Brain changes could predict mental distress in first year of high school | UniSC | University of the Sunshine Coast, Queensland, Australia

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Brain changes could predict mental distress in first year of high school

By looking closely at the brain, we may be able to identify which first-year high school students are more prone to psychological distress, new research has found.

A study of young people aged 12 to 13, by neuroscientists at the University of the Sunshine Coast, was published this week in the Brain Imaging and Behaviour journal.

Lead author Dr Amanda Boyes from UniSC’s Thompson Institute said the findings indicate that the volume of the brain’s hippocampal grey matter was linked to future mental distress, in young people who experienced poorer mental health, but not in those who experience low, or stable, distress.

“These early findings show we are likely to see associations between the size of the hippocampus four months before a young person reports increased psychological distress, in those who experience poorer mental health,” Dr Boyes said.

“Early adolescence is a critical time of opportunity in a young person’s life. These findings help us to understand how neurobiological development may be differently associated with psychological distress in young people at risk of developing a mental health disorder down the track, so that we can support them before the symptoms even present.”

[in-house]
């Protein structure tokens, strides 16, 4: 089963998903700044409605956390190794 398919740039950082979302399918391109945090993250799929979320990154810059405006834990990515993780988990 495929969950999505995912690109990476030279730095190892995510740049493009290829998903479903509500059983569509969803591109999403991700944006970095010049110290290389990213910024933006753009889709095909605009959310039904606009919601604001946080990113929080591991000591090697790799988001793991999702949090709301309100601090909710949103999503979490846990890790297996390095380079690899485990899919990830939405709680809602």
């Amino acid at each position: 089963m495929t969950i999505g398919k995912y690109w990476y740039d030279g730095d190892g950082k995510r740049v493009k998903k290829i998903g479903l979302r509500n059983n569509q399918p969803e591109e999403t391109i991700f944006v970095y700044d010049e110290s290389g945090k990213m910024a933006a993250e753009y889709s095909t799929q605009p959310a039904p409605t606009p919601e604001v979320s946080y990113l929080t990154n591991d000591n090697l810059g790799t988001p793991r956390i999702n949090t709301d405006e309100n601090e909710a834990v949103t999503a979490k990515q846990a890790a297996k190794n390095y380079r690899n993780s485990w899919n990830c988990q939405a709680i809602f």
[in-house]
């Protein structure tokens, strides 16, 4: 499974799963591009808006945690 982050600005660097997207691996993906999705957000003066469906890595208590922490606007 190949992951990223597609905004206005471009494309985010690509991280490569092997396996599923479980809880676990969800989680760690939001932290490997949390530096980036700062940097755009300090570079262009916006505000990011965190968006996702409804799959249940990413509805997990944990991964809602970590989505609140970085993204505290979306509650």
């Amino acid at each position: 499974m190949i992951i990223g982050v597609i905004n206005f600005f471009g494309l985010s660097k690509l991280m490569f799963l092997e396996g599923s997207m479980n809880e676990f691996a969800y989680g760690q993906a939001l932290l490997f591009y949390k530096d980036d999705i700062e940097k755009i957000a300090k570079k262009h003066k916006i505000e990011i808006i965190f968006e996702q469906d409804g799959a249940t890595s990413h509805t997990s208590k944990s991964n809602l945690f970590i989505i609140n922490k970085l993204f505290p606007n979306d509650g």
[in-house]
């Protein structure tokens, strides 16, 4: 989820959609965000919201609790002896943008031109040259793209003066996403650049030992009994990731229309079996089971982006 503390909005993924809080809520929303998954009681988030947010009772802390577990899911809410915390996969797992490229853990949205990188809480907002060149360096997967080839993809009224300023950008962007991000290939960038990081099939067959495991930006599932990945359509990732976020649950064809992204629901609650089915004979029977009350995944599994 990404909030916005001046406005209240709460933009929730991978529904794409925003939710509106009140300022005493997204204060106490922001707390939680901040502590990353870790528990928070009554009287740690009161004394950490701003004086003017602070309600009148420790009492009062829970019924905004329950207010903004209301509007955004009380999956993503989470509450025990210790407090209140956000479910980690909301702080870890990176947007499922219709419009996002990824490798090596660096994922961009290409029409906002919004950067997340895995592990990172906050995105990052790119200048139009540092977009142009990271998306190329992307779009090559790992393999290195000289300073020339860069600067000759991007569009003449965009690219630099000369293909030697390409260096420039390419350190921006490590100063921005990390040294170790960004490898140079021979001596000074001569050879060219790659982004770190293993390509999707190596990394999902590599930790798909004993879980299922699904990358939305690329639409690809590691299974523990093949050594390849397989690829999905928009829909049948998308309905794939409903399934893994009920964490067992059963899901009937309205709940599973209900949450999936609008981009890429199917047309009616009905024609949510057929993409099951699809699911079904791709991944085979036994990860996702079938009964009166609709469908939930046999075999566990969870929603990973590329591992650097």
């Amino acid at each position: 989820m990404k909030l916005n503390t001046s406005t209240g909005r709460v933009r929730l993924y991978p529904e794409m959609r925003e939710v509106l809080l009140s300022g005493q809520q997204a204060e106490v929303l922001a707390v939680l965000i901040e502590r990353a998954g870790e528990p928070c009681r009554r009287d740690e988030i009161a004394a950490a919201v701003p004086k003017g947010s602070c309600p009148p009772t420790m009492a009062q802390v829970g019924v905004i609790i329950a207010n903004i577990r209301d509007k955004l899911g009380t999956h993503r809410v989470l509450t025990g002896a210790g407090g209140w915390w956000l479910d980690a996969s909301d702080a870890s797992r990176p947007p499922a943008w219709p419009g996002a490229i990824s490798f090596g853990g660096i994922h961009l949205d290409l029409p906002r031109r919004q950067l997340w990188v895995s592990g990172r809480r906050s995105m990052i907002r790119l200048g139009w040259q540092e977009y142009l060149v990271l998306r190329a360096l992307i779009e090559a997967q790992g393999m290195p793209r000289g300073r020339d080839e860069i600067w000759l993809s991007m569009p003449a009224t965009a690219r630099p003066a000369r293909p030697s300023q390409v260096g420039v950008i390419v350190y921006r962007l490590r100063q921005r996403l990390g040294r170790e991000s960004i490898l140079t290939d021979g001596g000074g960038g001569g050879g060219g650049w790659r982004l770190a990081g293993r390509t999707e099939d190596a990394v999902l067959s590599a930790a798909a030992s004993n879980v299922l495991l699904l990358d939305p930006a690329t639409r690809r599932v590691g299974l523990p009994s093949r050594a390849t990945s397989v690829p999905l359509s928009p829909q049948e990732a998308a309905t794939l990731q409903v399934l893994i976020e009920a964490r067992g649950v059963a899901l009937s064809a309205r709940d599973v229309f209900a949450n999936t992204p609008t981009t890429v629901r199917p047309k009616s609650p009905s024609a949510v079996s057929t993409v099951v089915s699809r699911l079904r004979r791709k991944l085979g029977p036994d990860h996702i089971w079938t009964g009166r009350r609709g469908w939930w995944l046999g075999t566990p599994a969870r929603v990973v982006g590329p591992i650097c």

Dr Boyes said this new information contributed to a broader picture of brain development and could eventually inform the way we support students throughout adolescence and particularly during times of upheaval and transition.

“In early adolescence there are dynamic changes in the brain and mental health, which coincideDr Amanda Boyes with life changes, such as starting high school,” Dr Boyes said.

But gathering this information is not as simple as a quick brain scan.

“The hippocampus is located at the centre of the brain so, if you looked at an MRI scan, you cannot measure it without using special software that isolates the area and converts it to data,” Dr Boyes said.

“This software allows us to parcel the brain into regions and look at the size of the hippocampus in millimetres cubed. From there, we make adjustments for the size of the whole brain, which can differ by biological sex – before analysing this measurement with behavioural and other data.”

Psychological distress varied greatly in early adolescents over a 12-month period.

“This tells us that we should check in with young people about their mental health regularly,” Dr Boyes said.

“Of the 88 young people in our study, 50 reported experiencing moderate-to-high psychological distress at least once in the year. They also had the biggest shifts in their mental health.”

The research was part of the Longitudinal Adolescent Brain Study, which recently marked a five-year milestone collecting data from participants aged 12 to 17, at four month intervals, meaning they now have complete five-year data sets.

Youth Mental Health and Neurobiology Professor Dan Hermens said 75 percent of mental health issues present before the age of 24, which meant that understanding brain change in adolescence was critical to provide preventative care.

“Adolescence is an interesting time because the brain is quite large in volume, but then it starts to prune away to become more efficient,” Professor Hermens said.

“We are seeing a significant amount of change during this time, and what makes this study so exciting is that we are collecting so much regular, fine-grain data over the course of adolescence that will allow us to look for patterns in change over time for many years to come.”

The study found that mapping the ‘uniqueness’ of an adolescent’s brain development using brain-fingerprinting might indicate whether they will experience mental health problems in the future.

For tips on supporting your young person’s transition to high school, headspace and UniSC have useful guides.

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